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January 15, 2012

Spork Maestro

Recently, searched the Net for a combination fork 
and spoon eating utensil. 
Thought it might help my blind Mom eat more
Discovered the spork.
Familiar to kids and campers.
I wanted one that fit in with regular silverware.
Discovered the ETSY shop bosen / handcrafted

Mom's first Bosen made spork, photo ⓒ Bosen 2012, with permission

 Bosen, the shop proprietor and craftspersonrecycles
old worthy teaspoons of "good quality and with character",
painstakingly searched for in thrift stores and garage sales.
Then careful grinding, sanding and filing transforms them into
these useful and unique utensils. Often completing the
transformation by engraving a word like "NOURISH" or 
"Eat" on the stem. 
Bosen credits trying to eat penne pasta at lunch with 
a rounded spoon. Studying bronze casting at a foundry at
the time encouraged the thought of creating tines on the front
edge of the spoon. 
And it works magnificently! 
My Mom started raving immediately!
Amusingly, she was eating a penne pasta dish 
at the time.
I immediately sent for 2 more of Bosen's sporks for Mom.
Now I want some of my own.

These 2 Bosen sporks arrived yesterday, photos ⓒ Bosen 2012, with permission

When not "sporkifying" spoons, Bosen restores older steel 
bicycles and finds them new owners in the small town in
on the North shore of Monterey Bay in Central California
where Bosen lives.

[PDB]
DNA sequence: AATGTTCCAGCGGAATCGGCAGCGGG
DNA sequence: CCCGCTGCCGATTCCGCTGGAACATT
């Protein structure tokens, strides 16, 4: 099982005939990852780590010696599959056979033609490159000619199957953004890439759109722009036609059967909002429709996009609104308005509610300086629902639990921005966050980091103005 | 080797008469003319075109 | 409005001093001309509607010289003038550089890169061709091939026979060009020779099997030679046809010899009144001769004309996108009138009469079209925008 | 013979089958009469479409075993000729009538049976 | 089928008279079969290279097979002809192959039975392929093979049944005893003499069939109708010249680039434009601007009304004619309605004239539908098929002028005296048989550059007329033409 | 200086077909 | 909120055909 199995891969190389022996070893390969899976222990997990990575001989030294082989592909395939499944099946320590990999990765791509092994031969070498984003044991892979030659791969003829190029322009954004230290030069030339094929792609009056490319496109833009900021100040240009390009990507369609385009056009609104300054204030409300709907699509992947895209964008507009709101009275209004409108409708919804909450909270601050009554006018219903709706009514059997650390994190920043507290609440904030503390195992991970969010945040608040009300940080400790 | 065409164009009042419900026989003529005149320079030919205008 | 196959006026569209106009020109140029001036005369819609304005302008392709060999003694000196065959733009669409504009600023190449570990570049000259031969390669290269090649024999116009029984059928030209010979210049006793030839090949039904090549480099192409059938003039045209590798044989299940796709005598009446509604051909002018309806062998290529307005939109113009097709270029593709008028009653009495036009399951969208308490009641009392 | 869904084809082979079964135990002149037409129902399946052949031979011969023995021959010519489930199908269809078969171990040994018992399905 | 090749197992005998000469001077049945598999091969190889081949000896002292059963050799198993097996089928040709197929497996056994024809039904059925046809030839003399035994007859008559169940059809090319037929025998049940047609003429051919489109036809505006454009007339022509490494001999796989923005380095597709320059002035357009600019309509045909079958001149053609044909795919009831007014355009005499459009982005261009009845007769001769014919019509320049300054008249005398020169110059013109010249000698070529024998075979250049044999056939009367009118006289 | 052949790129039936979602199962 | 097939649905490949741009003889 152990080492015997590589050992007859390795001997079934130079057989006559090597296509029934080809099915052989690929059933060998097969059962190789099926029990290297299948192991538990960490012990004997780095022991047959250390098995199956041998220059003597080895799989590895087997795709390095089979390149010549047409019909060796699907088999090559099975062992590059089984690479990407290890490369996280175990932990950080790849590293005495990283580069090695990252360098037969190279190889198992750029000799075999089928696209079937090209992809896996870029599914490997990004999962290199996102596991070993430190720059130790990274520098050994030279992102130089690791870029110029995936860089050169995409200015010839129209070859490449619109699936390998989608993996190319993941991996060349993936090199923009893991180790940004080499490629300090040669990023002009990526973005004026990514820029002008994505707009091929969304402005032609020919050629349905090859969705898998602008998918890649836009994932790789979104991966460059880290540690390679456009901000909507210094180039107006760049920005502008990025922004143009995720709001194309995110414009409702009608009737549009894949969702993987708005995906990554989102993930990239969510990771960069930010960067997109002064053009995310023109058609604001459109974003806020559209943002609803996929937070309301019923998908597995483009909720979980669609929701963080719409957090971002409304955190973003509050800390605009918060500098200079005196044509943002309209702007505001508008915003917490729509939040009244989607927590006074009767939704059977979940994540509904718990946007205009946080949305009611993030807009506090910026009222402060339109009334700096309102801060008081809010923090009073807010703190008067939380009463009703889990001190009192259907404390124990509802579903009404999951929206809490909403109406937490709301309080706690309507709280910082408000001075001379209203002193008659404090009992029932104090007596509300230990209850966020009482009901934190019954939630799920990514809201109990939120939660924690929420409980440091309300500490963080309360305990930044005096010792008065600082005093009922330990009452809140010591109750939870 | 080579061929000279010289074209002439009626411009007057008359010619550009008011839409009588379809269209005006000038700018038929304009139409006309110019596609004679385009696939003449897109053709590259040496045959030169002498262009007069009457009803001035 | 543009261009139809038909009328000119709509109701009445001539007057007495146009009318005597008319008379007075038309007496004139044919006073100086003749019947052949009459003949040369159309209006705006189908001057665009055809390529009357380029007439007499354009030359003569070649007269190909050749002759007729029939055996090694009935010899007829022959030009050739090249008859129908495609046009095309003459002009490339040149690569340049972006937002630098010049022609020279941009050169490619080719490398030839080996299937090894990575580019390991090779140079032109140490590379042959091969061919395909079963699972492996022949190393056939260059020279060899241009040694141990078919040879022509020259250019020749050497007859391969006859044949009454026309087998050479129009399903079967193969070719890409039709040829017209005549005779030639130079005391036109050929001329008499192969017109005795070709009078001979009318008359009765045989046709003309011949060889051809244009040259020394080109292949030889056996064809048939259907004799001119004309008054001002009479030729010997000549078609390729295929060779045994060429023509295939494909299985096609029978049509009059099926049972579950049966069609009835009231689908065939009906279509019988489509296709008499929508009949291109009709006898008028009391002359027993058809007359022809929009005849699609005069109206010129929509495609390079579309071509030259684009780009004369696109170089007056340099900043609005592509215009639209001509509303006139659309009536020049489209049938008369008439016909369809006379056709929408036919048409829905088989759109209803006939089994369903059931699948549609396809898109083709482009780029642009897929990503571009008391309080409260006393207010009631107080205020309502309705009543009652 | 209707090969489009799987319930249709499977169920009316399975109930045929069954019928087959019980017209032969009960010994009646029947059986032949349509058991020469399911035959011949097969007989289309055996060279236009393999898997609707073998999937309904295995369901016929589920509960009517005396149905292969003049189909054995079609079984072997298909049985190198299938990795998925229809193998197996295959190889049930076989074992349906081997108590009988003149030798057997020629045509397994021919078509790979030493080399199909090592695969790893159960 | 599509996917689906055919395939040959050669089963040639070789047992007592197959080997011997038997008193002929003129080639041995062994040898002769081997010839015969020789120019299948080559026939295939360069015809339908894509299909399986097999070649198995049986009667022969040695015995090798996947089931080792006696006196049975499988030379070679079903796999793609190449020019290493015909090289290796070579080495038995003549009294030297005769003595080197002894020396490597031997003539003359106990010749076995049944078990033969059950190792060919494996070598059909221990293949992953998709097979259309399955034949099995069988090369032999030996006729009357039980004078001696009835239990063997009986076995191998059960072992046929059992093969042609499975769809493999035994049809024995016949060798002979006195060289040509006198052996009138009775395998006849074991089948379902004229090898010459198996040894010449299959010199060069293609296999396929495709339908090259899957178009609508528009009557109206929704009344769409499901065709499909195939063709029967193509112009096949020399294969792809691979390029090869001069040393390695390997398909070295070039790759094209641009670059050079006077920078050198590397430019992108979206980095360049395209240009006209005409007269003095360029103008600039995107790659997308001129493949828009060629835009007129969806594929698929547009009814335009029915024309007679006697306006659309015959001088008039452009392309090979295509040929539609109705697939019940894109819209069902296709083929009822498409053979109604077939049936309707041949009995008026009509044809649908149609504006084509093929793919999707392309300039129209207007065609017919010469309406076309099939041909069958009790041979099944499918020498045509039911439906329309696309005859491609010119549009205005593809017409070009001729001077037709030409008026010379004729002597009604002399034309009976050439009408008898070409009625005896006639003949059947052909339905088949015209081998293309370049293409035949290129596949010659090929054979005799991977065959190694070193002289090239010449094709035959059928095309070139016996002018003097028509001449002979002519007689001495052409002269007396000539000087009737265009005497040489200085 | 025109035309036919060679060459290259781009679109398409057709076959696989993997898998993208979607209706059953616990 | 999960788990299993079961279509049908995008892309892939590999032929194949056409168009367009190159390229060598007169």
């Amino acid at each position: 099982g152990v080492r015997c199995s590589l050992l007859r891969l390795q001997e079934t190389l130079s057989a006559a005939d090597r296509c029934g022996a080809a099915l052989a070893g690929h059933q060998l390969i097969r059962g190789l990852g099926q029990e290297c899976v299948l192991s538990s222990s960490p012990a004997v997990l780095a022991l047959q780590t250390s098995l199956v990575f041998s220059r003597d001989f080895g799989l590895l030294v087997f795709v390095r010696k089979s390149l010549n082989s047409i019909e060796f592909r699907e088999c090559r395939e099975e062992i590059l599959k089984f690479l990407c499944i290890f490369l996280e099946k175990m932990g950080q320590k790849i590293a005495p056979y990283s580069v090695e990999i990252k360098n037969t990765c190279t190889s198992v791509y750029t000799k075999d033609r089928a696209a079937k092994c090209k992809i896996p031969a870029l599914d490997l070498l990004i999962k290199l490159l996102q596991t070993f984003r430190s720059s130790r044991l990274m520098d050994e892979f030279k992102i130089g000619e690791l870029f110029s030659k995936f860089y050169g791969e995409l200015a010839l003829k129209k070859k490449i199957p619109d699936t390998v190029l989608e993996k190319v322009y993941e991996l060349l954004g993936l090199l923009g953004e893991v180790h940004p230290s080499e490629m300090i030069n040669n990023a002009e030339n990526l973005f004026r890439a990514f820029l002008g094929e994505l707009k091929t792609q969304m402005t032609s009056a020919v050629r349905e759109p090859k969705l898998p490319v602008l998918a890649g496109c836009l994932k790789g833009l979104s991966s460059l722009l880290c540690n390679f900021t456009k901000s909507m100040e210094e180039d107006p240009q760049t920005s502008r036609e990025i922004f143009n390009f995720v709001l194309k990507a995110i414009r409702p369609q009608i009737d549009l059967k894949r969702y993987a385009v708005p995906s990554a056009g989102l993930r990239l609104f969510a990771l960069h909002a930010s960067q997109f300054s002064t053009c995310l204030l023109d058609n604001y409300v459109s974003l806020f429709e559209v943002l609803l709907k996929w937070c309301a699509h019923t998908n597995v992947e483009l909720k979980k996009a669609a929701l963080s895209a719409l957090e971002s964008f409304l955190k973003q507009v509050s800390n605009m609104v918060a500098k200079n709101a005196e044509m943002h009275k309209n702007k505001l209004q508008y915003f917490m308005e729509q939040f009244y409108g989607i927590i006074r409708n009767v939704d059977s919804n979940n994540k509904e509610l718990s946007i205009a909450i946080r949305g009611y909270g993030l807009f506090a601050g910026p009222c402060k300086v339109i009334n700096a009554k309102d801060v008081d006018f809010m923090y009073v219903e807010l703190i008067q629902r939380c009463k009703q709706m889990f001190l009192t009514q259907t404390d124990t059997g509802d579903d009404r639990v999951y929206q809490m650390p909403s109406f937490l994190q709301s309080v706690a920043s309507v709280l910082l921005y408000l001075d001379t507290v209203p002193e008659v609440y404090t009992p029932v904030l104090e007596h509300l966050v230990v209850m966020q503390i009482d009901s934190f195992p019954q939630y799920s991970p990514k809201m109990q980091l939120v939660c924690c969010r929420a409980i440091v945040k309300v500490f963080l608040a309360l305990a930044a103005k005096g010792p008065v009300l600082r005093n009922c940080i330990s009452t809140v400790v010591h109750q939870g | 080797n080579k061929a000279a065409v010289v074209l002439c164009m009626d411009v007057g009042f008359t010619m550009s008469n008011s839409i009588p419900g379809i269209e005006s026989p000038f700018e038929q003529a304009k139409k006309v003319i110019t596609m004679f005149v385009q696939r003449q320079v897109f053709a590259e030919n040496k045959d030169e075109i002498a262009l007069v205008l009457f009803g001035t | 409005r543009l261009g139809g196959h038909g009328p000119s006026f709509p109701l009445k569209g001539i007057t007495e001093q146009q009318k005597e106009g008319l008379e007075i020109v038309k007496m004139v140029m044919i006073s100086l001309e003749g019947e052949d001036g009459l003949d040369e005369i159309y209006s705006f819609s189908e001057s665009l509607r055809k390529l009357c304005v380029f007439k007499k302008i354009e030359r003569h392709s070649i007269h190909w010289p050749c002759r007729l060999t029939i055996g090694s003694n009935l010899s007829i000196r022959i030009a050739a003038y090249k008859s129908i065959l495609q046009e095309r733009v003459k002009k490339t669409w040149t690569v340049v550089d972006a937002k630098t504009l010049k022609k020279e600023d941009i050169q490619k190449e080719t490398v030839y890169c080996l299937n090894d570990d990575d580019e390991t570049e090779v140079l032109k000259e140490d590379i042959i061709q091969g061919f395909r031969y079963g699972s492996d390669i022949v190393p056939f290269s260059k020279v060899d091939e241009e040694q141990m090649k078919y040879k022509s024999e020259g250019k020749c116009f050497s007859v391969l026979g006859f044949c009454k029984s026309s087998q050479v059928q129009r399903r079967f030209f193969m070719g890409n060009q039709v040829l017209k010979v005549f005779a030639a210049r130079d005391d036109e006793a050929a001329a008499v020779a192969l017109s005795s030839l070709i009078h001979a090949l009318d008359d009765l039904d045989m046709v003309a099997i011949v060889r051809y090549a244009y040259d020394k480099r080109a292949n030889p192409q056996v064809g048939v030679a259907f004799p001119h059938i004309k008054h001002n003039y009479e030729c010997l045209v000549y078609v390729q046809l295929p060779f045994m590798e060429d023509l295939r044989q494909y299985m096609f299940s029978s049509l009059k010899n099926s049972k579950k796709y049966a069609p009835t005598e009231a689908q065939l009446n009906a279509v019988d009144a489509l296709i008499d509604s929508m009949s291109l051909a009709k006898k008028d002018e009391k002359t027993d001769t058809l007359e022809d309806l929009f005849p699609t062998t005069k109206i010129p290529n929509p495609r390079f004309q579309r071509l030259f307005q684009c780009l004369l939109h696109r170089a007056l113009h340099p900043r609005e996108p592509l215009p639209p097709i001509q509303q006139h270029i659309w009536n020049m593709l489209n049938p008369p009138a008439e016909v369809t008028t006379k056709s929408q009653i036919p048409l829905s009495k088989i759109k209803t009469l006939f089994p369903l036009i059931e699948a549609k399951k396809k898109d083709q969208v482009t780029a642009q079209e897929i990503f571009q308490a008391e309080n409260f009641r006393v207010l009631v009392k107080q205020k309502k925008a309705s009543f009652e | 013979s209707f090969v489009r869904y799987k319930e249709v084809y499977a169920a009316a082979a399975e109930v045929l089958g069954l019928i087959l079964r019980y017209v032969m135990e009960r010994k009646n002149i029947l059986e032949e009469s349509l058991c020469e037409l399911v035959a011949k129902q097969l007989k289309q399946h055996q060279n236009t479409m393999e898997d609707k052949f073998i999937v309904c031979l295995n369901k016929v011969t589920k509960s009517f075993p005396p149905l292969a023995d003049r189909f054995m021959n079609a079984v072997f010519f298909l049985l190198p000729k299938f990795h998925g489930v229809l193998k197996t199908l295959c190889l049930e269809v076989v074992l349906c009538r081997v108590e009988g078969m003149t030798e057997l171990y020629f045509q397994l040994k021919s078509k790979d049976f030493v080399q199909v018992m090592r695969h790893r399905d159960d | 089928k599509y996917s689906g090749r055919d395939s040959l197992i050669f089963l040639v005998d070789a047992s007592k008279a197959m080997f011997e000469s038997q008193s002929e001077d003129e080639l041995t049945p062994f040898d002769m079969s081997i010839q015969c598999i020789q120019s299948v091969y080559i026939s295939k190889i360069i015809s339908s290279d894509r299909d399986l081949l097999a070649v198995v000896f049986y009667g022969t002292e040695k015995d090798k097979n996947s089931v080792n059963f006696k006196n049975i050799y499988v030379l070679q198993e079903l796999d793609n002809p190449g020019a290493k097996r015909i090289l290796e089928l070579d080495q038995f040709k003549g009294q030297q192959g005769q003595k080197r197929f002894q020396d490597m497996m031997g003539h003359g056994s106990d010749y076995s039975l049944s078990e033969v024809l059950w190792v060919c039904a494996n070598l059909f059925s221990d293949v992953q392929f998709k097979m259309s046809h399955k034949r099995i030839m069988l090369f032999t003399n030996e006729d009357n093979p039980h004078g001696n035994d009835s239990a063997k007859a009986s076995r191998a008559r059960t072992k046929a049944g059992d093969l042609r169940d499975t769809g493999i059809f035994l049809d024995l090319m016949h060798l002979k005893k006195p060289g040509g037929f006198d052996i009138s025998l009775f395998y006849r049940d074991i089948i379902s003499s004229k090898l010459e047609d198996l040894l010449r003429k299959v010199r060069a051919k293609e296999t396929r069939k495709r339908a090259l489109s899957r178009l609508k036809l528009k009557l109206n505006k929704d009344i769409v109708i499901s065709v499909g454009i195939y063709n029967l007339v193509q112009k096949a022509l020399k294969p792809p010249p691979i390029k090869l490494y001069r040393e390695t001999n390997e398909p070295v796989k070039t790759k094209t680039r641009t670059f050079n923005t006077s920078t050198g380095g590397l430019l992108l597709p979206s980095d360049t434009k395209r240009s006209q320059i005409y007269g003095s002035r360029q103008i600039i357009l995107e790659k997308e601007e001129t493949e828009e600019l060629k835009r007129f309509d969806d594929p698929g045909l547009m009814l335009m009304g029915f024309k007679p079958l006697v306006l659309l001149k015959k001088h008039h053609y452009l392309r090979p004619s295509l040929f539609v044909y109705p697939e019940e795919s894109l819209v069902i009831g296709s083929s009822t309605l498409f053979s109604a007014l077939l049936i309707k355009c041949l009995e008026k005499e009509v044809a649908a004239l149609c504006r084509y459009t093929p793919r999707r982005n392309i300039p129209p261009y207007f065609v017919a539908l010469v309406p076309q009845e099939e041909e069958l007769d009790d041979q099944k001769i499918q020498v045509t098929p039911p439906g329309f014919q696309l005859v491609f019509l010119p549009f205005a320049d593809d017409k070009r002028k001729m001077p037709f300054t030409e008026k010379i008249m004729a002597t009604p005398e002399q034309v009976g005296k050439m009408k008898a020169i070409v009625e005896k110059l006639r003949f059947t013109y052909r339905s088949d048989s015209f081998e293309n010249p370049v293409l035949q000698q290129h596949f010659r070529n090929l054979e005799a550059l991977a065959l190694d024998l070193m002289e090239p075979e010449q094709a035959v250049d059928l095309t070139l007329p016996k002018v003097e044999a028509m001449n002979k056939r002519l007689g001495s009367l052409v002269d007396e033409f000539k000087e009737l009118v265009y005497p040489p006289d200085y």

Bosen writes, "I am passionate about sustainable human 
powered transportation which means keeping every last 
bicycle out of landfills and scrap piles. I make a life of 
turning beat up, neglected old bicycles into smooth running, 
useful machines that will serve their owners for decades to come. 

I suggest you bring along your trusty unique Bosen spork 
for when you stop for lunch and/or dinner. Enjoy your meal.
Thanking its enigmatic, conscientious creator/ recycler.


  1. These are works of art. I wonder if the spork is the first utensil with its roots in modern plastic? I saw some sporks in the camping section of REI during my holiday shopping sprees.

  2. It seems this idea has been around at least from the late 19th century also called an ice cream fork.
    The beauty of Bosen's sporks are they are recycled from old and/or "orphaned" stainless teaspoons, so each has its own charm and character. I love that Bosen also recycles old broken trashed bikes.

    I've bought 3 for Mom and have ordered more for me. Makes a good gift for everyone who likes to eat and travel light! :~)